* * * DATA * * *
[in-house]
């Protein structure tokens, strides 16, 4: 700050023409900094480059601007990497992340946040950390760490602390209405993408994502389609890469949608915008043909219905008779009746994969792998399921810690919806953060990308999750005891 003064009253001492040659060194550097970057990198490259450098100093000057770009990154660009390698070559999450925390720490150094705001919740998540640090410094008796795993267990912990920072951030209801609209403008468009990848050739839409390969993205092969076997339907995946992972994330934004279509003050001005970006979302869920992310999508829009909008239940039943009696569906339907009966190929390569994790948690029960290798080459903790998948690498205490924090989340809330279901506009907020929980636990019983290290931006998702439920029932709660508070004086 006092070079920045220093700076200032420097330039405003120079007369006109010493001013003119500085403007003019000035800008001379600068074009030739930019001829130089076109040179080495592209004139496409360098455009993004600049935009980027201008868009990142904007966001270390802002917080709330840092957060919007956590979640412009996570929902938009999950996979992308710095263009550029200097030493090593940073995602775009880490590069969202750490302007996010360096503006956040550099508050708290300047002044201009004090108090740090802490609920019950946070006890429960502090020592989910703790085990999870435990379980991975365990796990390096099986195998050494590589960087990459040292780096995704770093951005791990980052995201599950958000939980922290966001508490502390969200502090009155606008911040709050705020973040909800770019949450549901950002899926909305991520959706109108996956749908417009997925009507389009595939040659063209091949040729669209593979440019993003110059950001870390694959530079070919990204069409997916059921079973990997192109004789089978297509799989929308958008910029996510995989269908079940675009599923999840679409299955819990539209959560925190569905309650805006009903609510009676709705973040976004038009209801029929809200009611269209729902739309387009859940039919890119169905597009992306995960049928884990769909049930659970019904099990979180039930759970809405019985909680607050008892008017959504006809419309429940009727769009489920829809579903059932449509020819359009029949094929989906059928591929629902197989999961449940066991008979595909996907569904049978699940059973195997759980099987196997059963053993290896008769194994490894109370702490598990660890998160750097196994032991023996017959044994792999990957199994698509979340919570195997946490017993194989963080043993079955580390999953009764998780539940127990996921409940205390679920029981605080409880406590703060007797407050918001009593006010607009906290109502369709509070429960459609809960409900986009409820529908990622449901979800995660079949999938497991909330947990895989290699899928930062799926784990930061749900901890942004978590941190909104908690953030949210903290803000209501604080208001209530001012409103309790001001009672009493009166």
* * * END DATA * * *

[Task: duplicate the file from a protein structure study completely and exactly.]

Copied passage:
[in-house]
């Protein structure tokens, strides 16, 4: 700050023409900094480059601007990497992340946040950390760490602390209405993408994502389609890469949608915008043909219905008779009746994969792998399921810690919806953060990308999750005891 003064009253001492040659060194550097970057990198490259450098100093000057770009990154660009390698070559999450925390720490150094705001919740998540640090410094008796795993267990912990920072951030209801609209403008468009990848050739839409390969993205092969076997339907995946992972994330934004279509003050001005970006979302869920992310999508829009909008239940039943009696569906339907009966190929390569994790948690029960290798080459903790998948690498205490924090989340809330279901506009907020929980636990019983290290931006998702439920029932709660508070004086 006092070079920045220093700076200032420097330039405003120079007369006109010493001013003119500085403007003019000035800008001379600068074009030739930019001829130089076109040179080495592209004139496409360098455009993004600049935009980027201008868009990142904007966001270390802002917080709330840092957060919007956590979640412009996570929902938009999950996979992308710095263009550029200097030493090593940073995602775009880490590069969202750490302007996010360096503006956040550099508050708290300047002044201009004090108090740090802490609920019950946070006890429960502090020592989910703790085990999870435990379980991975365990796990390096099986195998050494590589960087990459040292780096995704770093951005791990980052995201599950958000939980922290966001508490502390969200502090009155606008911040709050705020973040909800770019949450549901950002899926909305991520959706109108996956749908417009997925009507389009595939040659063209091949040729669209593979440019993003110059950001870390694959530079070919990204069409997916059921079973990997192109004789089978297509799989929308958008910029996510995989269908079940675009599923999840679409299955819990539209959560925190569905309650805006009903609510009676709705973040976004038009209801029929809200009611269209729902739309387009859940039919890119169905597009992306995960049928884990769909049930659970019904099990979180039930759970809405019985909680607050008892008017959504006809419309429940009727769009489920829809579903059932449509020819359009029949094929989906059928591929629902197989999961449940066991008979595909996907569904049978699940059973195997759980099987196997059963053993290896008769194994490894109370702490598990660890998160750097196994032991023996017959044994792999990957199994698509979340919570195997946490017993194989963080043993079955580390999953009764998780539940127990996921409940205390679920029981605080409880406590703060007797407050918001009593006010607009906290109502369709509070429960459609809960409900986009409820529908990622449901979800995660079949999938497991909330947990895989290699899928930062799926784990930061749900901890942004978590941190909104908690953030949210903290803000209501604080208001209530001012409103309790001001009672009493009166």